The proactive, culture-building approach is exactly the philosophy being embraced by Garbanzo Mediterranean Grill, a seven-year-old fast-casual concept approaching 30 units across nine states. The Colorado-based company requires that every key-holding manager earn ServSafe certification, and Garbanzo regional training manager Stephanie Swickard, herself carrying the ServSafe credential, conducts formal ServSafe classes with Garbanzo managers three times each year.
In addition, Garbanzo voluntarily developed a Hazard Analysis & Critical Control Points program, a management system addressing food safety through the analysis and control of certain hazards from raw materials. The company also has an independent third party visit its restaurants twice each year to conduct food-safety evaluations.
“We have opted for these customized, on-site audits to provide an additional food-safety checkpoint,” Swickard says. “[The third-party agency’s] standards are sometimes stricter than the state-mandated standards, which makes us feel even more confident in our food-safety practices.”
When a quick serve understands the value of a comprehensive, 360-degree food-safety plan, it’s often an easier path to installing in-store procedures and supply-chain requirements.
Hibbert says restaurants should have written guidelines followed religiously by staff and monitored by management. Even more, those food-safety policies should be designed for stores across the system.
In line with Hibbert’s point, How Do You Roll?—which, as a sushi concept, deals with raw seafood products—maintains system-wide protocols for checking in product, defrosting items, monitoring shelf life, and conducting similar food handling activities. Stores also have standard labeling protocols that allow any team member to know when a given item was prepared and when it expires.
“This is the only way to make brand standards remain consistent,” Ross says.
At Garbanzo’s restaurants, staff avoids cross contamination by prepping the restaurant’s vegetables prior to opening. Preparing and marinating proteins is left for the end of the day, when all produce is in storage. The fast-growing Mediterranean chain is also playing to food allergies, an increasing consumer issue, with policies around changing gloves as well as using fresh utensils and food containers, Swickard says.
For any restaurant chain, a credible third-party audit can provide tangible feedback on the unit’s standard operating procedures and areas for improvement.
“With food safety, it’s about translating the simple things into a format that people can actually manage,” Theno says.
On the supply-chain side, growing brands can face a significant struggle as they enter new markets, increase their unit count, and integrate new vendors. For these brands, Prevor champions firm requirements for new vendors, assessing any candidate’s storage and distribution, and factoring food safety into the criteria on which any prospective vendor will be judged.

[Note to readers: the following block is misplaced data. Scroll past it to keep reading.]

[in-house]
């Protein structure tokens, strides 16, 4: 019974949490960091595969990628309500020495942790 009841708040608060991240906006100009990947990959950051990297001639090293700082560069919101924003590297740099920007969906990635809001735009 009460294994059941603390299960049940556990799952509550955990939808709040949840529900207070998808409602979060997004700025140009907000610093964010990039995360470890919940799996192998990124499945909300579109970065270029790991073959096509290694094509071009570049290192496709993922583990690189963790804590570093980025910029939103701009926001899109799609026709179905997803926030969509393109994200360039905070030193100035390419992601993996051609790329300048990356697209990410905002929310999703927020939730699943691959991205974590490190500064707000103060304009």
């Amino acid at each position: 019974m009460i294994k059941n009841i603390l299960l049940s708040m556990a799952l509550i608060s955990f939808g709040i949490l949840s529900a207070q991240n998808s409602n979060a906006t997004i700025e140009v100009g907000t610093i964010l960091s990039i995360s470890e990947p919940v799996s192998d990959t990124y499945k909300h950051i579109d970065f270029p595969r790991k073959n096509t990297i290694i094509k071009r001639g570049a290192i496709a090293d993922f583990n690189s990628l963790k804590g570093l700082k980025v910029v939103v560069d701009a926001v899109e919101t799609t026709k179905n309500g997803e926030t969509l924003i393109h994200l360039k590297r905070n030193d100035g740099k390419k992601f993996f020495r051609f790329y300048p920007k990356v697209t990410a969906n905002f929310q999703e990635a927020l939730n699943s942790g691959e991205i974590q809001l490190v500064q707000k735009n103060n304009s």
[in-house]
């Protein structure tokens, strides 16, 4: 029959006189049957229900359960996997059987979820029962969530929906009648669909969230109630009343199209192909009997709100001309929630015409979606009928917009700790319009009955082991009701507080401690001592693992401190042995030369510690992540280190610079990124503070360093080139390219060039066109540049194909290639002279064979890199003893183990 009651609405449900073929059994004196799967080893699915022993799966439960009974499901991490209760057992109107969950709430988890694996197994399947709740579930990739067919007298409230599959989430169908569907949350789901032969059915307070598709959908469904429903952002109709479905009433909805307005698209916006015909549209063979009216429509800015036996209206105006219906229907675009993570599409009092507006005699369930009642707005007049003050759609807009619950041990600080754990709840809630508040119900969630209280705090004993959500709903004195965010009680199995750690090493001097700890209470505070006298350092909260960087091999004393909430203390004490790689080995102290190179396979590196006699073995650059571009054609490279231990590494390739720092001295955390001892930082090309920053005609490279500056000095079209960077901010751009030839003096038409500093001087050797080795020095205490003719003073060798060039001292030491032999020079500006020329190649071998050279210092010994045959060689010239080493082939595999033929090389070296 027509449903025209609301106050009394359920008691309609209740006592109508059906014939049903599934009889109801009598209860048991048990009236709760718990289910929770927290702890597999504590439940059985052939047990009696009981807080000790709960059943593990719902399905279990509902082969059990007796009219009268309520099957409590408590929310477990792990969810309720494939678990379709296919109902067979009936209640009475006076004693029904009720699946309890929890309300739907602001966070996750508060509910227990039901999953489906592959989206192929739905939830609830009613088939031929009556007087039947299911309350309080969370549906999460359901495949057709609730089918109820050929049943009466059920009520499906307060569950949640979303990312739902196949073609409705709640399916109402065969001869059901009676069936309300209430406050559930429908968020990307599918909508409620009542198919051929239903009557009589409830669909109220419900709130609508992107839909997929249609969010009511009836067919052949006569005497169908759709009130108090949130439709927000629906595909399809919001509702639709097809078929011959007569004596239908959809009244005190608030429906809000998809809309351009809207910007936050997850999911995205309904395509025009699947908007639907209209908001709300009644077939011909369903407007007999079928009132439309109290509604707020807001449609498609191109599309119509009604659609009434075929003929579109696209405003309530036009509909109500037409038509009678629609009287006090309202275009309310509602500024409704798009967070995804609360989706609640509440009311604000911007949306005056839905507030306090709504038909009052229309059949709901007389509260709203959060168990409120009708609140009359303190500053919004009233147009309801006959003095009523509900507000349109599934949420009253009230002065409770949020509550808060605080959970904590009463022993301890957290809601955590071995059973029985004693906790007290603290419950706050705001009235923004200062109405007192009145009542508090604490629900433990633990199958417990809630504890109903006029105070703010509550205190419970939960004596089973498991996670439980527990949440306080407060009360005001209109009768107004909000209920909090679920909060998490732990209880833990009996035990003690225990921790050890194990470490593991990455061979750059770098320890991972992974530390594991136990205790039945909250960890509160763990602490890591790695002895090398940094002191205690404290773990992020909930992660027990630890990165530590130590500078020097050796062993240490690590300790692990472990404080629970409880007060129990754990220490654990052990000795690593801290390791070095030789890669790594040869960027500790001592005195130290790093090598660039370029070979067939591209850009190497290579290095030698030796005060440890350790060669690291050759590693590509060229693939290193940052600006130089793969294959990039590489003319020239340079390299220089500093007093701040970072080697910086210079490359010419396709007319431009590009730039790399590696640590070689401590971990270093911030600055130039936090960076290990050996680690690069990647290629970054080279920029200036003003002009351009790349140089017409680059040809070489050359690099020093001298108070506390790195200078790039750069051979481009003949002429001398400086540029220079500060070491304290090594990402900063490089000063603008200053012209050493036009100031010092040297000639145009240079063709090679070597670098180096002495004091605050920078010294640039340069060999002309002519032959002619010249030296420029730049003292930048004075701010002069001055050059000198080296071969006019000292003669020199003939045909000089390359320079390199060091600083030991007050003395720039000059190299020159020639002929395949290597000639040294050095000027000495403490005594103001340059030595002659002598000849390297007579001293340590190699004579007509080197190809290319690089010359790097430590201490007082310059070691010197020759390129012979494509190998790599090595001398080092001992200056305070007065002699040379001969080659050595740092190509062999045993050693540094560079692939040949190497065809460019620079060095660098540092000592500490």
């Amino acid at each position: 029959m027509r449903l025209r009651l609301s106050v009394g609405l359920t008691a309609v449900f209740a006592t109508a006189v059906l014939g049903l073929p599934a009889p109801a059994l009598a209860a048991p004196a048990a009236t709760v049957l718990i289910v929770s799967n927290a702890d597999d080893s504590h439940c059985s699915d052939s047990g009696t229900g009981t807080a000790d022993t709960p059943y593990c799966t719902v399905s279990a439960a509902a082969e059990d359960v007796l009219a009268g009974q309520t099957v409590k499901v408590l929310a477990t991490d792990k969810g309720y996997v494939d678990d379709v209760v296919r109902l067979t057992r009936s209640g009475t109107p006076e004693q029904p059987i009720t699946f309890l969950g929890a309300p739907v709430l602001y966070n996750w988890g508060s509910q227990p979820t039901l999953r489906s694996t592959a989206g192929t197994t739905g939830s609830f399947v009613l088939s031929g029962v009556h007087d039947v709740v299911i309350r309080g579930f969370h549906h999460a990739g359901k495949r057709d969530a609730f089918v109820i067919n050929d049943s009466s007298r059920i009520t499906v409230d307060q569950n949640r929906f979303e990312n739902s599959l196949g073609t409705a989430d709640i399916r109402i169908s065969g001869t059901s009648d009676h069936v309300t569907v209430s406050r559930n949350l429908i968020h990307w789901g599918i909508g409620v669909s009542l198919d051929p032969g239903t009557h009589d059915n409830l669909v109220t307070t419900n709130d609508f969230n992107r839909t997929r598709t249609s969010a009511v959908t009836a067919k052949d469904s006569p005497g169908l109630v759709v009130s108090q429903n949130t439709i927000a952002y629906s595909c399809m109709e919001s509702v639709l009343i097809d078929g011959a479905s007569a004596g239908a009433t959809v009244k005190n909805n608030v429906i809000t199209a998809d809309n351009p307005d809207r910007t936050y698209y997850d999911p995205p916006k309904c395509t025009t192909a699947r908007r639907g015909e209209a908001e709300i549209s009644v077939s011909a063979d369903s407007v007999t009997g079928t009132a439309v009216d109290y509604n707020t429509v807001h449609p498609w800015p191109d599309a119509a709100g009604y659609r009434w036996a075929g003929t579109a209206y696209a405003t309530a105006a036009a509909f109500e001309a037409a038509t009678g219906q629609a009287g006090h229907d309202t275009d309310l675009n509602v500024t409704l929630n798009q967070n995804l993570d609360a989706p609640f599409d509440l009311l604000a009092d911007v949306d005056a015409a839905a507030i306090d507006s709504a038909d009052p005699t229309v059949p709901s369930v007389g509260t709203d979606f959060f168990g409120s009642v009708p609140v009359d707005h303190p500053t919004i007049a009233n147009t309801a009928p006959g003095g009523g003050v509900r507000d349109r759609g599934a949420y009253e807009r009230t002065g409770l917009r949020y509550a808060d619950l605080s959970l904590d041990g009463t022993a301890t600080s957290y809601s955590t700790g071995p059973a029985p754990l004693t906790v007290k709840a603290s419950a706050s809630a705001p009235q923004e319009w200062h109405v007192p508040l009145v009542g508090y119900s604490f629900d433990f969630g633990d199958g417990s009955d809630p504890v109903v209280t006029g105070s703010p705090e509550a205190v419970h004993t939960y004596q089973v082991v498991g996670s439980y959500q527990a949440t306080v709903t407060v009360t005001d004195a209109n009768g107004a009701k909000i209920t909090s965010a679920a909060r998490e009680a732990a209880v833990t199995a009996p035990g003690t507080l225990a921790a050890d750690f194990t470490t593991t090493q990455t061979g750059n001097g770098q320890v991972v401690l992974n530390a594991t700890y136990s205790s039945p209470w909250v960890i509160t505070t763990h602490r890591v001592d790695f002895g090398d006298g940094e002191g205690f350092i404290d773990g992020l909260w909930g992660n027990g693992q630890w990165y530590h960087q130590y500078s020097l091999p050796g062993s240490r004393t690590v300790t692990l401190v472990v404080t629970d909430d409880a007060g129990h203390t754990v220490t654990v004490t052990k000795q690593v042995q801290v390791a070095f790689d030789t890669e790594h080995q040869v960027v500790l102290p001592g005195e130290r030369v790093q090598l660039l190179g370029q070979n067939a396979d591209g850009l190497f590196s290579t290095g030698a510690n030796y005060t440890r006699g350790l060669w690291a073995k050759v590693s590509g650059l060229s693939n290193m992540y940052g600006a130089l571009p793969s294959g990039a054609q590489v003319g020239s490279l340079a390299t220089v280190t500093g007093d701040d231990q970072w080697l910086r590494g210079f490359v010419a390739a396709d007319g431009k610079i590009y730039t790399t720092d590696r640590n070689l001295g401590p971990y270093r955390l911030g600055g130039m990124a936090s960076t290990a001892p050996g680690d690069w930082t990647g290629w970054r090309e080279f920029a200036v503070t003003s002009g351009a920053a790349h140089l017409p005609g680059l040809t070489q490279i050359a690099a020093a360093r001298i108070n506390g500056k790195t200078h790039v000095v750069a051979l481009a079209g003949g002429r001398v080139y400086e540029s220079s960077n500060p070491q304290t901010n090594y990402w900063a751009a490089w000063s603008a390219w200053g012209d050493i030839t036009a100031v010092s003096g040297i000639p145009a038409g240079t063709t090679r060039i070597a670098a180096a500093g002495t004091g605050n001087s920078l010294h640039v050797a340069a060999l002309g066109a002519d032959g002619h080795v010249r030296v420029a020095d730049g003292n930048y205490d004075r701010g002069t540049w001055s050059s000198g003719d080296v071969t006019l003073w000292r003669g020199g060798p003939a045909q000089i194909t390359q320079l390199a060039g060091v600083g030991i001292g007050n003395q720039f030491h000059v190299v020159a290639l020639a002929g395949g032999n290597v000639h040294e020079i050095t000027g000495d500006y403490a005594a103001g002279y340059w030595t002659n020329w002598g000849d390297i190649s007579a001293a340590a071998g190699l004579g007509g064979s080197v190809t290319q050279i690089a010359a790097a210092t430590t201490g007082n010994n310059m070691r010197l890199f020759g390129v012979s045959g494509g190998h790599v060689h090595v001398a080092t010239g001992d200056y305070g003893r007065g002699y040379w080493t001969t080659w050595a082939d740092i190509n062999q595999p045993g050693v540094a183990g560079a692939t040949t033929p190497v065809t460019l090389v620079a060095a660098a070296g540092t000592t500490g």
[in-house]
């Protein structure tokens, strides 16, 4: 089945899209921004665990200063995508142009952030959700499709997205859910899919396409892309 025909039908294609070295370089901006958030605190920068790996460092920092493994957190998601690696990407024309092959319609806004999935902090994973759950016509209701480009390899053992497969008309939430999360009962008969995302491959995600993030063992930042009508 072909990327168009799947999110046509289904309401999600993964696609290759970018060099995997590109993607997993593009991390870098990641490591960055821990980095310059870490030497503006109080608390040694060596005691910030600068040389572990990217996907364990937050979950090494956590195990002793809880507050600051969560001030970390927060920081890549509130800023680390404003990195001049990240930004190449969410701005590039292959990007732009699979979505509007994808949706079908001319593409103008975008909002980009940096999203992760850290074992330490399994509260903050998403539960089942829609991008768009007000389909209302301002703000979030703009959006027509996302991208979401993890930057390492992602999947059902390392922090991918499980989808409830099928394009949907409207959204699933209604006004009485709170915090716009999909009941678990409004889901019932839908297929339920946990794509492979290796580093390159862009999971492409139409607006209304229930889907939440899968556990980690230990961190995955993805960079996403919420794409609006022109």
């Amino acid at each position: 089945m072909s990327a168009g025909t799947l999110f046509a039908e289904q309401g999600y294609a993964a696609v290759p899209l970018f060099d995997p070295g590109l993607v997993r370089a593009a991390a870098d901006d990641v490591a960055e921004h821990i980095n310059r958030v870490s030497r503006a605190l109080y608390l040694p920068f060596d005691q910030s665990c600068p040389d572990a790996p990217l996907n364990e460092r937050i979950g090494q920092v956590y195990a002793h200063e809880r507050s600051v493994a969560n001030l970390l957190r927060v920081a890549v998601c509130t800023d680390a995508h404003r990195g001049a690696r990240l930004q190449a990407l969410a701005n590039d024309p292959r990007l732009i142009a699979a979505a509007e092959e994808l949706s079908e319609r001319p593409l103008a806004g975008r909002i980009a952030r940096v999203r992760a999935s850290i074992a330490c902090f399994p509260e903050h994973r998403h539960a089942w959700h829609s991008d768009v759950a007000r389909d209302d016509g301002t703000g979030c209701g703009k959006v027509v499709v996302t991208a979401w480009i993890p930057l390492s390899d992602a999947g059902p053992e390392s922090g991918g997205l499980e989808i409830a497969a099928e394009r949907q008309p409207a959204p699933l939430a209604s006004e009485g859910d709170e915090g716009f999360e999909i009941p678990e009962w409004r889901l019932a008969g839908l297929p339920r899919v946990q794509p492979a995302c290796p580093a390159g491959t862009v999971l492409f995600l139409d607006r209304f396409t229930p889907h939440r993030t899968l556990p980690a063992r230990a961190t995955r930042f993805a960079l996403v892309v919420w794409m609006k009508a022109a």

“This can’t just be about getting the lowest bid,” Prevor says.
While grocery chains that are facing a food-safety challenge can, and often do, pin the problem on a particular vendor and simply move a substitute product onto the shelf, restaurants cannot take such cover. As a result, restaurants need to be extra vigilant with supply-chain partners.
“If something blows up, that vendor has other customers, but what happens to you?” Theno asks.
That precise recognition has spurred leaders at How Do You Roll? and Garbanzo to take substantial steps to vet vendors. As Garbanzo imports some items from the Mediterranean region, CEO Alon Mor personally visits the company’s overseas vendors to verify that the products meet Garbanzo’s quality and safety guidelines. At How Do You Roll?, Ross says, the company has placed great emphasis on understanding vendor protocol, which provides the company confidence in the seafood’s path from catch into its kitchens.
Given the farm-to-fork ideology that has swept the restaurant industry in recent years, supply-chain standards today have added importance with fresh produce. Unlike proteins such as meat and chicken, produce has no built-in kill step to destroy pathogens.
With nearly 60 percent of its food purchases being produce, Garbanzo has incorporated systems through its distributors to track produce, trace issues back to the grower, and activate a recall plan as necessary.
Since walking a vendor’s tomato fields is not a realistic venture for many quick-service leaders, even those prioritizing food safety, Prevor says, one potential solution for smaller brands might be to establish contacts with the suppliers of well-known national names like McDonald’s, Disney, Darden, and others with high-quality food-safety programs.
“Piggyback off of them,” Prevor says. “These companies have tremendous reputational risk and are more than likely getting the safest products that can be obtained.”
Another shrewd move would be monitoring proposed regulations from the FDA, Hibbert says. By getting ahead of the regulatory structure, restaurants can seek out vendors who already fall in line, or compel existing suppliers to improve their processes.
“If you understand where the FDA is trying to go, then you can take a hard look at your operation and address the necessary areas,” Hibbert says, adding that savvy operators will also review specific target areas and local and state food-safety requirements.
“It’s simply smart business for restaurants to understand any special characteristics in a particular jurisdiction,” Hibbert says.
Theno is intimately aware of the turmoil and tragedy food-safety negligence can trigger. He urges restaurant operators big and small to reflect on their food-safety programs, as well as their individual responsibilities to safeguard guest health.
“Are you doing all that you can and should to protect the guests that walk through your doors?” Theno asks.